“It‘s the most hideous lamp I‘ve ever seen!” I responded. “It’s almost as ugly as Aunt Bertha herself. Maybe some shopper will take it if we pay her or him $25.”

“Well, it’s better than that moldy sofa that your Uncle Bert gave us about 20 years ago. The last time I sat on that thing my pants got stuck on a spring,” Bev retaliated. “And your Uncle Bert isn’t exactly handsome. Dr. Frankenstein has made better-looking guys out of spare parts.”

Refusing to escalate the war of words, I responded: “Maybe we could bundle the lamp and the sofa for 25 dollars.”

Several folks showed up for the sale but no one wanted to pay the listed prices. “I’ll give you a dollar for the lamp,” stated one elderly lady.

“You won’t find a more beautiful lamp than this one,” Bev countered. “How about five dollars?”

“Does it work?” the lady inquired.

“No,” Bev honestly answered, “but I’m sure it could easily be repaired.”

“Then I’ll give you a quarter for it.”

My old bell bottoms were listed for three dollars; a retired auto mechanic offered me 50 cents: “I can cut them into cleaning rags,” he said.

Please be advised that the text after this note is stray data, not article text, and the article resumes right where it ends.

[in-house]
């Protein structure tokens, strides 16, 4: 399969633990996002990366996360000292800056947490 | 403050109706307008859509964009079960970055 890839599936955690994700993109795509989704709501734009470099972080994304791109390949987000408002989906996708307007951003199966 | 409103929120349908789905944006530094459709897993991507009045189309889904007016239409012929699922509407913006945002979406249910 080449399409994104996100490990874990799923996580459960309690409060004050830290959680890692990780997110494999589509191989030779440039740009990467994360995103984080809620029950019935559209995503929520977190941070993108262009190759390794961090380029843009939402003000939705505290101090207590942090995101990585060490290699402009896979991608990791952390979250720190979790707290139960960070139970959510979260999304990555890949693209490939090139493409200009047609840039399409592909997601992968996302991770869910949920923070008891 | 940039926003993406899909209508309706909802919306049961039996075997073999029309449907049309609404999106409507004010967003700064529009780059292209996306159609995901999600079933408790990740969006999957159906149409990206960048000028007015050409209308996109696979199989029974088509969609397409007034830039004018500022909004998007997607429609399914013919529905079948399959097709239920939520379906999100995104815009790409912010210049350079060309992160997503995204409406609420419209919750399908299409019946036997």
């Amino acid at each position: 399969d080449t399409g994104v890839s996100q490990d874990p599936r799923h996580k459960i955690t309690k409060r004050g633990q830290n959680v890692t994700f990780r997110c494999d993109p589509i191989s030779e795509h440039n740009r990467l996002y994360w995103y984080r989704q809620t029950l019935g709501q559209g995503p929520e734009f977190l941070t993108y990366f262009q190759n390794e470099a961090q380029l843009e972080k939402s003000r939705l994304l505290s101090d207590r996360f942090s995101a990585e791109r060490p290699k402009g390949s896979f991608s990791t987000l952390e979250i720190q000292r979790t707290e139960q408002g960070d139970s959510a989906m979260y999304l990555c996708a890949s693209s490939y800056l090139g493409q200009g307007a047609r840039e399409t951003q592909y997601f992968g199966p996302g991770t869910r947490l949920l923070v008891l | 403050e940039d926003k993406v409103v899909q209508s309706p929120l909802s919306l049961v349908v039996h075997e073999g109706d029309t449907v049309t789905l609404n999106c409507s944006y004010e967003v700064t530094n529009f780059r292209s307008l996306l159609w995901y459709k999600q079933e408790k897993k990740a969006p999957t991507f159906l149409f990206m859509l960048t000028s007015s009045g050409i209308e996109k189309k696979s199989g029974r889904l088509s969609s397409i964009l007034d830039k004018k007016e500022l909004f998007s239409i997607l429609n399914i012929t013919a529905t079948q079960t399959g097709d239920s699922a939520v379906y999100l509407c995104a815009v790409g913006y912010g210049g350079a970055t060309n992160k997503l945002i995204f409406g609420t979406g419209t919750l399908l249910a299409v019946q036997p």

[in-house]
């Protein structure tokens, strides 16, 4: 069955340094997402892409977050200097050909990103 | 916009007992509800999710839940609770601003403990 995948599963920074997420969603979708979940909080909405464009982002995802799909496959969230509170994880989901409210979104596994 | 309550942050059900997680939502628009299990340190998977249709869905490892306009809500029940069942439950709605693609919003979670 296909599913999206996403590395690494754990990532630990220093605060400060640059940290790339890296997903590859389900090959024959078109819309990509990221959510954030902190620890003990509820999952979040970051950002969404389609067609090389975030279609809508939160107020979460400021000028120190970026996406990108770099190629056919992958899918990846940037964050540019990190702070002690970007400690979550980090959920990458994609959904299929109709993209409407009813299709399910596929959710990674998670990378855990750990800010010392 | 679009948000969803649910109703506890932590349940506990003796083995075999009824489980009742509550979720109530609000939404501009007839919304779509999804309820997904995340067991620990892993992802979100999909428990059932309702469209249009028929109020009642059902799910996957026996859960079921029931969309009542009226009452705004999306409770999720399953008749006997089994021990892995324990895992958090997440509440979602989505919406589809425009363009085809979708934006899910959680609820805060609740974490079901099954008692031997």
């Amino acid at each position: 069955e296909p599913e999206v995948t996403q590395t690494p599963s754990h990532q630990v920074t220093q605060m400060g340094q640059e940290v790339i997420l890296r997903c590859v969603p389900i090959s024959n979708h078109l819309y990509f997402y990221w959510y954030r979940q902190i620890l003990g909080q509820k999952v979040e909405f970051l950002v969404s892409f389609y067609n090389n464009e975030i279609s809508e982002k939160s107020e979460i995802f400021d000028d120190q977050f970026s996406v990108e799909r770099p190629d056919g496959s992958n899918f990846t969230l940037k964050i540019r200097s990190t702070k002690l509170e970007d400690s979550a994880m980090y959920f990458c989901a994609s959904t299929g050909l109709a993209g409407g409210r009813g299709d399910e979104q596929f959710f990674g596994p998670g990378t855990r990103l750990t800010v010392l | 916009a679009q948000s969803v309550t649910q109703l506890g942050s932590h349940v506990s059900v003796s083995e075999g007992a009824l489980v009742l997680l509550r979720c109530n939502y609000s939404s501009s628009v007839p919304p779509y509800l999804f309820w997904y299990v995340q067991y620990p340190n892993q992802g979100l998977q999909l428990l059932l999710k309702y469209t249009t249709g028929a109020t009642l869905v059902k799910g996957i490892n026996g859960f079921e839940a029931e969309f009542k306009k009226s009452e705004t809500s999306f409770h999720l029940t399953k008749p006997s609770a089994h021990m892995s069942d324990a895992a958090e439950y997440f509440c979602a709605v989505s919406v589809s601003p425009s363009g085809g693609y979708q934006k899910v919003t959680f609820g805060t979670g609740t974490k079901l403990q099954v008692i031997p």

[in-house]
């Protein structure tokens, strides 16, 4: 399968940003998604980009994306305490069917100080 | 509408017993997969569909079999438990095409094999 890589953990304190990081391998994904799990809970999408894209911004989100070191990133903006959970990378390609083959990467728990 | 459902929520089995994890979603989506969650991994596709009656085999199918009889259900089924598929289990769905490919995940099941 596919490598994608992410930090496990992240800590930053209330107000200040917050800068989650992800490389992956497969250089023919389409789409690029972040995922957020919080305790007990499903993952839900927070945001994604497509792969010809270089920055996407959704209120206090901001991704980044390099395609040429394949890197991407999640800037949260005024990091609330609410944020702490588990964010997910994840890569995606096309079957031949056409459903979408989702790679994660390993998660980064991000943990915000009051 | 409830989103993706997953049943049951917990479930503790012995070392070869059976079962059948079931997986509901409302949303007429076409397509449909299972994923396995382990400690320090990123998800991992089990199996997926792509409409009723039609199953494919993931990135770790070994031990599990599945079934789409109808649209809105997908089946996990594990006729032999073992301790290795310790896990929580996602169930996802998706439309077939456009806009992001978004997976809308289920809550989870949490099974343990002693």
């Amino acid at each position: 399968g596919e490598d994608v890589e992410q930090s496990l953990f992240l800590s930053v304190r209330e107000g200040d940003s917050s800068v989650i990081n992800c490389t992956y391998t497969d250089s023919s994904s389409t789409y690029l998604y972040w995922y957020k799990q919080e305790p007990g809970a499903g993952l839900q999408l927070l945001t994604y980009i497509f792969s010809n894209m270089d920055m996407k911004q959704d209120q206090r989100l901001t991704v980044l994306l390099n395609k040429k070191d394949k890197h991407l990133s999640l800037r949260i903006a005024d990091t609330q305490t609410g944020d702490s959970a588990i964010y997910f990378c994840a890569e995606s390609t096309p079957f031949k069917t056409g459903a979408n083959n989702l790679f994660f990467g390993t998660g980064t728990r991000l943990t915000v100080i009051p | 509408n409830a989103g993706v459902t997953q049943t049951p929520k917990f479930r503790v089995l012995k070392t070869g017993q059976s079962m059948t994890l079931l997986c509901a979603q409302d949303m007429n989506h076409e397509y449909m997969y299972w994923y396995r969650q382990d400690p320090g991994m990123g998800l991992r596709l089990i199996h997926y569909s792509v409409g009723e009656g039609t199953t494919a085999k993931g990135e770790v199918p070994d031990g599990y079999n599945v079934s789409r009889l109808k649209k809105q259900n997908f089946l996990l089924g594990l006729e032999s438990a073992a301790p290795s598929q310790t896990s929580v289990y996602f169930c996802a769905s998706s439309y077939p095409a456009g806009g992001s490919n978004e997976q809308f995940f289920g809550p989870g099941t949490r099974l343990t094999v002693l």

I couldn’t let that happen to such a classic line of clothing, so I hid the pants behind the exercise machine.

While I stayed to supervise, Bev decided to visit the other homes in the neighborhood where sales were taking place. About a half hour later she returned, entering the backdoor of the house before coming down to the garage. Then I took a little time to see what the neighbors had for sale.

We were happy that a few items had been sold. In fact, we made over $25 that day. Unfortunately, we spent more than $30.

At other houses Bev bought a lamp, a toaster, a picture of George Washington crossing the Delaware, some plastic plates and a garden hose. I purchased a train set, an old board game, a radio, a 1956 calendar, a rusty flashlight and a typewriter.

Altogether, we ended up with five more pieces of junk than we had before the sale began. Our goal at next year’s sale is to break even.


[INVITATION: All elders, 50 and older, are welcome to submit stories for this blog. They can be fiction, non-fiction, poetry, memoir, etc. Please read instructions for submitting.]

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Tuesday, 21 July 2015

Marathon

By Henry Lowenstern

It has taken many weeks
to reach agreement with the Greeks
on saving their economy
while maintaining their autonomy,
but, the agreement already is spr​i​ng​ing ​leaks.


[INVITATION: All elders, 50 and older, are welcome to submit stories for this blog. They can be fiction, non-fiction, poetry, memoir, etc. Please read instructions for submitting.]